Temple Grandin provokes inspiration at Lyceum Lecture (video)
April 5, 2012 at 10:05 p.m.
Updated April 5, 2012 at 11:06 p.m.
Grandin explained how animals and people with autism think bottom-up instead of top-down.
Bottom-up thinking means a person forms concepts by categorizing specific examples. Top-down thinkers form concepts first. Grandin's visual thinking helps her visualize problems and solutions.
Different thinkers have uneven skills - great at one thing, bad at another. Grandin showed what she called one of her most important slides, which highlighted different types of thinking:
Photo realistic visual thinkers, who are usually poor at algebraPattern thinkers are usually good at music and mathVerbal mind thinkers are poor at drawingAuditory thinkers are usually poor at drawing
No topic was taboo - religion, politics, education reform, even Wall Street.
Temple Grandin spoke of them all, offering unapologetic yet endearing opinions from the mind of a woman doctors said would never speak at all.
"What we want to do tonight is to get you thinking about different kinds of thinking," Grandin said at Victoria College's Lyceum Lecture Series Thursday night.
As the world's most renowned adult with autism, Grandin's perspective on the world and its problems is matter-of-fact. It's the confident perspective of a woman who came from teasing and taunting and without much expectation, to a woman whose mind has become revered and whose work has become revolutionary.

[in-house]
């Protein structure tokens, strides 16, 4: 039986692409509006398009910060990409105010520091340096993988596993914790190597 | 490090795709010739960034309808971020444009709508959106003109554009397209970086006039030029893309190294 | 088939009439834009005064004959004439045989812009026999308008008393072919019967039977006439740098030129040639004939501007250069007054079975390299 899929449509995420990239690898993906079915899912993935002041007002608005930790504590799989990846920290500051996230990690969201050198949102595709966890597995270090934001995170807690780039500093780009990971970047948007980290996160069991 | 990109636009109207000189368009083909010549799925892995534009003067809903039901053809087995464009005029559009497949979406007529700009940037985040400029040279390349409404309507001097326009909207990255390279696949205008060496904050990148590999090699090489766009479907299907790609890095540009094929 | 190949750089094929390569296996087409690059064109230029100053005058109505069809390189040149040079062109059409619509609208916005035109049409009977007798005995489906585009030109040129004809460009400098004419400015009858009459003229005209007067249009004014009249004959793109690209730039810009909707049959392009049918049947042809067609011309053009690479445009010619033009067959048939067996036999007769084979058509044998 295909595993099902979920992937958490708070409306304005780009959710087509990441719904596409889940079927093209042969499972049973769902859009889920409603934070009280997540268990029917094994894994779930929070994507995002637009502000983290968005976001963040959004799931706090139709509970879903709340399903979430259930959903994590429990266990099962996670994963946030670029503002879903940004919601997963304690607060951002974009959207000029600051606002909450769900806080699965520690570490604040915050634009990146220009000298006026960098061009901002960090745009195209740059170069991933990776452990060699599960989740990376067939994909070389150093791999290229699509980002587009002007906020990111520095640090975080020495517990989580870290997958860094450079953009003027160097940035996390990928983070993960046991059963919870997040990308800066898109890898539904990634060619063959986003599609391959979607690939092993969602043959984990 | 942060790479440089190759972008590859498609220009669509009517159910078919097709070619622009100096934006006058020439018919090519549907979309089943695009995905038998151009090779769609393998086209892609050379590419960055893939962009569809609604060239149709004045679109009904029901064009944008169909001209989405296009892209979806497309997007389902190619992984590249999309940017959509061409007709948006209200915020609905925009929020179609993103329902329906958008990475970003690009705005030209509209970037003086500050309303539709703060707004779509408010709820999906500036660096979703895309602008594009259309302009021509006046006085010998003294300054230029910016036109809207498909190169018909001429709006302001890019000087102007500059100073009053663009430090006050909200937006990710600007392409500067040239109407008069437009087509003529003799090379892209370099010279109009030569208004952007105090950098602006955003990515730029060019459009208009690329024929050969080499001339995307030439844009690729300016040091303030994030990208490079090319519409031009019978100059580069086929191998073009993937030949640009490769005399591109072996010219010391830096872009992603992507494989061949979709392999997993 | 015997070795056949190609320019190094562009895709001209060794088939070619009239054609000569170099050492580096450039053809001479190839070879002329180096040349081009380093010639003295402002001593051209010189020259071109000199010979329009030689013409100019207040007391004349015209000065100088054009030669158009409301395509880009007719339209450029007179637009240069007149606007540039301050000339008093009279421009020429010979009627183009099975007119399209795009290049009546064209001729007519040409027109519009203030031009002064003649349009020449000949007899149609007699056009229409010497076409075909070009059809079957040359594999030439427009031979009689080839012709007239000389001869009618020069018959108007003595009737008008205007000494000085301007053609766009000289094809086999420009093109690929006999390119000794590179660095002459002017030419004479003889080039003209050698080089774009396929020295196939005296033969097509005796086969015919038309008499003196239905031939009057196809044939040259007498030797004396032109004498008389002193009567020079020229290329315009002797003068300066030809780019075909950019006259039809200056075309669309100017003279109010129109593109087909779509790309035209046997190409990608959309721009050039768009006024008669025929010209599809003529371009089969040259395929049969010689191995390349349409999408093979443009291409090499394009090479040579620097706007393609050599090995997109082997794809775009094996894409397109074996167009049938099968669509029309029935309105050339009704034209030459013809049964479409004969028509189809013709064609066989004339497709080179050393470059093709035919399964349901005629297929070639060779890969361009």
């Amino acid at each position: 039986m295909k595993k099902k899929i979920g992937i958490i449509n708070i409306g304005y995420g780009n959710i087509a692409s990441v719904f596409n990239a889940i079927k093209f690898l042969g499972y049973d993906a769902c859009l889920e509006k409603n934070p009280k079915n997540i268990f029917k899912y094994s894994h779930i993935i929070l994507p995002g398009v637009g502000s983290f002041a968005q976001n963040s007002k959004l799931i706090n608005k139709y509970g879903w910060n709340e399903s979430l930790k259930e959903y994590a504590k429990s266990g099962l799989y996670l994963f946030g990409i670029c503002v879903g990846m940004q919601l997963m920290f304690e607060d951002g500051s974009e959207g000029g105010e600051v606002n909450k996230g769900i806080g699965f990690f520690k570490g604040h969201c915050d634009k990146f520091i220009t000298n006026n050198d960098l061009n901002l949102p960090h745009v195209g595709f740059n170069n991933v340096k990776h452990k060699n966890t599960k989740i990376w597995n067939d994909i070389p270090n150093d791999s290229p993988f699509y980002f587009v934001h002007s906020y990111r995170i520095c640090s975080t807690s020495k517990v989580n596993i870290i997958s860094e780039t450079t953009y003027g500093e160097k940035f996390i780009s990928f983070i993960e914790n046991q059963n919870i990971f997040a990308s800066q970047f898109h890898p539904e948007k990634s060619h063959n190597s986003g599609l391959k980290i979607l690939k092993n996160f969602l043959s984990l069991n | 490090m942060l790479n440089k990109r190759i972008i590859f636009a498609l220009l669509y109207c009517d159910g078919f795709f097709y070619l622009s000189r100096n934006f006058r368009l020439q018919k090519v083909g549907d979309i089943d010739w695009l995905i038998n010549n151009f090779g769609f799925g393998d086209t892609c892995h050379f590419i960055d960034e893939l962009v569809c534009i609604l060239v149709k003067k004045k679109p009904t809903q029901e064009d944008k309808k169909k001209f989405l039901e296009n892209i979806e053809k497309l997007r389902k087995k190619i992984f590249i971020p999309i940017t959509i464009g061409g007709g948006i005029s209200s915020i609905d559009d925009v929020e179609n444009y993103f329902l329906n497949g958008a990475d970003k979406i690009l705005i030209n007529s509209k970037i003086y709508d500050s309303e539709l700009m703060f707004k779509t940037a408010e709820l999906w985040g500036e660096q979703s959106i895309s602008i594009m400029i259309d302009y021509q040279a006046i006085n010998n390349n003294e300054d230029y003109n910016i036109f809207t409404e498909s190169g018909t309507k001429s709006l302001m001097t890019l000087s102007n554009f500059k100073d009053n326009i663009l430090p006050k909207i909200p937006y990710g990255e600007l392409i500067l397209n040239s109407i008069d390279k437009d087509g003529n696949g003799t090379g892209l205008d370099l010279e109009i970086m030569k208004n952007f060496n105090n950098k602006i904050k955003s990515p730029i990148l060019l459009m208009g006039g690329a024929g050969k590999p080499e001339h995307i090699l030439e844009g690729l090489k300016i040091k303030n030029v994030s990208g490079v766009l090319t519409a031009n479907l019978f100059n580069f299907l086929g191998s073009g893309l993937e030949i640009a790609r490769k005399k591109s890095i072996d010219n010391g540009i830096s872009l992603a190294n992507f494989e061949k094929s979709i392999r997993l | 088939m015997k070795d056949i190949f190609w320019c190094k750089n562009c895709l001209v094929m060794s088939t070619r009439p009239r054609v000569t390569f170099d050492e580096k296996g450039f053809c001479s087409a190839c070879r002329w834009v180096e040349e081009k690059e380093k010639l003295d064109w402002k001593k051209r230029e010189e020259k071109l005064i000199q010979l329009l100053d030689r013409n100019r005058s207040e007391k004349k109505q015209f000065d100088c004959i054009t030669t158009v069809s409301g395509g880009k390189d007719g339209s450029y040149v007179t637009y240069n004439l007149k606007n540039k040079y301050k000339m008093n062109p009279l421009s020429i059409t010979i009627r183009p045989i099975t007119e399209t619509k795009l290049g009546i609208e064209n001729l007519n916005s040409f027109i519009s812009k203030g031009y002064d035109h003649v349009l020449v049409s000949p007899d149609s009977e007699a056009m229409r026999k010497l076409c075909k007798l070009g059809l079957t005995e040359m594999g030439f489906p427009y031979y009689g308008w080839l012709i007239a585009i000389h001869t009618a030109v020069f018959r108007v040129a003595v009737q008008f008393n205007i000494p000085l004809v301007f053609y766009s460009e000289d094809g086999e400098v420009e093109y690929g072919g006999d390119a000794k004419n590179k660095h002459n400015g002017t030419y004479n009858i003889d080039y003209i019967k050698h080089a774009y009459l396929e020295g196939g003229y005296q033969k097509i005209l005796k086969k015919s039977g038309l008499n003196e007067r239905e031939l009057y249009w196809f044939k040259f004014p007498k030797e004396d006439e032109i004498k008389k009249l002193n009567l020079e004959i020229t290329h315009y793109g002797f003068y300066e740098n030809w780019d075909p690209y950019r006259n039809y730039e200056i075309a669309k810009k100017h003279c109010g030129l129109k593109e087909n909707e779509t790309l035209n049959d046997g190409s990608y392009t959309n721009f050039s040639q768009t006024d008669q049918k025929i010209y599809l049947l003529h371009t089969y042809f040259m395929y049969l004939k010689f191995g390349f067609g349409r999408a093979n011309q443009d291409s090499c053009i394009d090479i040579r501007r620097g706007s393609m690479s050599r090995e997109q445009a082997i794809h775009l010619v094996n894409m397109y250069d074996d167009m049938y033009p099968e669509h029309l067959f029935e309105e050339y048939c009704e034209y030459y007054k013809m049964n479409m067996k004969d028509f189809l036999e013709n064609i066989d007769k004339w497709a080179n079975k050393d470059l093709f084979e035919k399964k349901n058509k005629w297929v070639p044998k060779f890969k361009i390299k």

"Maybe it's time to grab the bull by the horns," she said, flashing a picture of the Wall Street Charging Bull on the screen. "Maybe we need to grab him by something else."
Grandin earned plenty of laughs with her quips on everything from the Deepwater Horizon oil spill to the strangeness of Steve Jobs.
Plenty of heads nodded when she explained the varying quirks of people on the autism spectrum. And more than once, the audience of some 900 people burst into applause at her no-holds-barred approach to anything and everything.
"When I was young and undiplomatic, I called it stupidity," she said about her first experiences working in the cattle industry with people who didn't understand the animals.
Grandin worked tirelessly to earn her respect in the livestock circuits. Now, she holds a doctorate in animal science and half of the nation's cattle ranches use the designs she created to ensure a more humane environment for livestock.
Grandin said she didn't know until after the torment of high school that her mind worked differently than others.
"What happens with autism is you take out the social circuits and replace it with geek circuits," she said.
When asked if she would ever wave a magic wand to make her non-autistic, Grandin said she likes the logical way her mind works. Autism can actually be a gift, she said - a benefit to the artistic and scientific worlds.
"Go back and look at mission control videos from 60s. It has Asperger's written all over it," she quipped.
That gave at least one audience member inspiration. Cassi Bales, 29, stood up from the audience to announce she has Asperger Syndrome.
"How do you cope?" Bales asked Grandin.
And for a few minutes, the packed auditorium became just a conversation between two women who were more alike than different.
Grandin told Bales to find people who share her interests and to delve into those interests wholeheartedly.
For Bales, like Grandin, that meant animals. Bales said she takes care of others' animals and volunteers at pet shelters currently. And she wants to do more, now.
"People with Asperger's just need to find their thing and go with it. It's OK to be different," Bales said, all smiles after their exchange. "I learned what I need to do with my life."